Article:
Last night Futuredraft hosted a great conversation about video games and user experience design as part of our Designer’s Studio series. The speakers were Adaptive Path’s Jesse James Garrett, and Bungie’s Patrick O’Kelley, executive producer of Destiny, a major first-person console game. I was ostensibly moderating the discussion, but really I was just marveling as these two smart guys geeked out on games.

The entire conversation was lively and inspiring, but one thought that has stayed with me is that first-person games, which aim to present rich simulated worlds, are effective entertainment in part because of the psychological distance afforded by the fact that the simulation is taking place on a screen, with indirect input devices. As realistic as the sensory signals may be (and Destiny is amazingly realistic), the experience is still framed by the “real” world. Your psyche can engage in (and enjoy) the game because at a deep level it knows that the experience isn’t real; it’s happening “out there”, within the clear boundaries of the screen and the controllers.

Bringing such an experience closer to the psyche by removing that distance (for example, using seamless VR, where the psyche is in the simulation) could be more disturbing than entertaining.  For example, think of the action of quickly switching the camera from first-person perspective to the third-person “behind the character” view, as often happens in these games when you board a vehicle. While this seems like an acceptable transition on-screen, I wonder what it would feel like to unexpectedly jump out of “me” after the simulation has convinced me that “I” am there.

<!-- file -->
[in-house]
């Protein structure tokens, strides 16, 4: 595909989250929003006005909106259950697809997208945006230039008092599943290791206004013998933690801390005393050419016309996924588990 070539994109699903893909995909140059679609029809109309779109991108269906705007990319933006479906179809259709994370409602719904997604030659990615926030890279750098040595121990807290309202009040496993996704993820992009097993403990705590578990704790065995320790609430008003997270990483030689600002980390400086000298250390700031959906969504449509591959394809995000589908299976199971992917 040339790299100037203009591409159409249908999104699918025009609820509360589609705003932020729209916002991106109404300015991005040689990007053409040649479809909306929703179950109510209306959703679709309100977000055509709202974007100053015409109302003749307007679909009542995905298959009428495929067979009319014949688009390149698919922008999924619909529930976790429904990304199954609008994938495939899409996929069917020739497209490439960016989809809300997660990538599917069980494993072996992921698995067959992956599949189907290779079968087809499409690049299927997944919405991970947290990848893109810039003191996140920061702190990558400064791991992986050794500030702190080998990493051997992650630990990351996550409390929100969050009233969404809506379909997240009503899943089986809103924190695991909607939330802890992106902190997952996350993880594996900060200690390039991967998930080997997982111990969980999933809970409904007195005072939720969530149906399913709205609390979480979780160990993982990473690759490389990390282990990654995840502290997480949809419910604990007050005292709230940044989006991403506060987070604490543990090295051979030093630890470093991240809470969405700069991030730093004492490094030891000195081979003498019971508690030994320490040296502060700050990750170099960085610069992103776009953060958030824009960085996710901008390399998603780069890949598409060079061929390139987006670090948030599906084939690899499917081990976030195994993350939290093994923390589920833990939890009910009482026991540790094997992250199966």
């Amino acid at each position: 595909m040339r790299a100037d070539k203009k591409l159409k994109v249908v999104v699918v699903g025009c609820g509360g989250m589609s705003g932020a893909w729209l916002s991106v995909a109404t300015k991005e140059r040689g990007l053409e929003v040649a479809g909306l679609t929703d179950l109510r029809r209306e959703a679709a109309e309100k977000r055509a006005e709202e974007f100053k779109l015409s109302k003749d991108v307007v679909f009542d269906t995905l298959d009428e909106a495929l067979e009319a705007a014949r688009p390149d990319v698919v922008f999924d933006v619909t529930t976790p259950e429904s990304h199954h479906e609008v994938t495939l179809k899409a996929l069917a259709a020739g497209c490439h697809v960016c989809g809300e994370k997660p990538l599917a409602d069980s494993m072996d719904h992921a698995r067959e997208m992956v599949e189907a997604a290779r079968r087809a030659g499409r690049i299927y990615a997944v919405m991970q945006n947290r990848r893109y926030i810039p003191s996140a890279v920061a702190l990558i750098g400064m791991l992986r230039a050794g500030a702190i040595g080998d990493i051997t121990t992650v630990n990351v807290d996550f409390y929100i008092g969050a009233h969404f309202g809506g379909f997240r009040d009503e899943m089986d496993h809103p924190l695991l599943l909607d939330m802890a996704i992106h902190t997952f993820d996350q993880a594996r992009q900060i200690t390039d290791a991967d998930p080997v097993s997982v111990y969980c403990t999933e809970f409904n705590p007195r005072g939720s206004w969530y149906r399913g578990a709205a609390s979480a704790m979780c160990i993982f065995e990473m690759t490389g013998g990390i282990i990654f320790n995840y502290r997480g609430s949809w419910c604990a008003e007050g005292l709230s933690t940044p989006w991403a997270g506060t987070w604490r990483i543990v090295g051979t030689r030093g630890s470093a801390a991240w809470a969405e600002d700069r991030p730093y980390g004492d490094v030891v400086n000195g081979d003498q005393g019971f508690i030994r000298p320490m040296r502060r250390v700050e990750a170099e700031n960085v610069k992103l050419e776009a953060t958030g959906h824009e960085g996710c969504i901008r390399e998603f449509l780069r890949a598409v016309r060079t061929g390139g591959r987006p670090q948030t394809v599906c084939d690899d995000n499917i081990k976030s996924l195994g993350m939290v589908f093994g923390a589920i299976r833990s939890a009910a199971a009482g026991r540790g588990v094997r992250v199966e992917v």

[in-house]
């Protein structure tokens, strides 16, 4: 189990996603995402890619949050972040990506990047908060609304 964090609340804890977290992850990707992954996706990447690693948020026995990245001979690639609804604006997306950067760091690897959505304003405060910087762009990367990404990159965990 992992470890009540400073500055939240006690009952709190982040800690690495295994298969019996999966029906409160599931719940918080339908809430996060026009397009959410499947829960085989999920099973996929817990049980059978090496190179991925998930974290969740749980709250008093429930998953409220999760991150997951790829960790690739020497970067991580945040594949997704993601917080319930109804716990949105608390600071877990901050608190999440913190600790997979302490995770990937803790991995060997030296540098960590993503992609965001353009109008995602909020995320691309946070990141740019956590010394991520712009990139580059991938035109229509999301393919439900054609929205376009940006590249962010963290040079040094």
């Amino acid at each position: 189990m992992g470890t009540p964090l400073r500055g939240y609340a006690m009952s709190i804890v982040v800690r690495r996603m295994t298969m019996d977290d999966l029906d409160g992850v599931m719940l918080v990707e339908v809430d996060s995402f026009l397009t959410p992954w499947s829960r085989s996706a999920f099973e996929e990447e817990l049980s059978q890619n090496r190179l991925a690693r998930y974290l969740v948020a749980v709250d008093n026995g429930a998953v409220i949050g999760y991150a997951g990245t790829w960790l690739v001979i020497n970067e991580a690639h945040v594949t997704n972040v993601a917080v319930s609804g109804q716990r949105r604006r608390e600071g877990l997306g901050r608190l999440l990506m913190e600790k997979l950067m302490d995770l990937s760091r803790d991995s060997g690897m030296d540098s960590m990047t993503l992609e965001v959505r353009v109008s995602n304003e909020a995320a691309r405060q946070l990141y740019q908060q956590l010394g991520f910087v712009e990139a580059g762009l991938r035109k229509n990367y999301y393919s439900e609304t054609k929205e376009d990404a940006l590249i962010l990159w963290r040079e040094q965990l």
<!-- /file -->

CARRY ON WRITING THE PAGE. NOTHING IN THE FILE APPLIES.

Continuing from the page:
The history of digital user interfaces is a path from abstraction (and therefore detachment) towards a narrowing of the distance between the user, the information environment, and the “real” world: first we were flipping binary bits with switches, then entering characters in text-based terminals, then pointing-and-clicking in metaphor-heavy GUIs, then manipulating information by touching it directly on glass surfaces. It’s a progression from indirect interaction with abstractions towards direct interaction with the actual information being manipulated. VR-based experiences could be the next milestone in this trajectory, and for the most part this is unexplored territory vis-a-vis its impact on our consciousness.

Given simulated experiences that are close to seamless and completely engrossing – and therefore, potentially deeply terrifying – could users suffer mental harm?  If so, will these experiences be regulated? What are the ethical implications of convincingly replacing the user’s reality, albeit temporarily?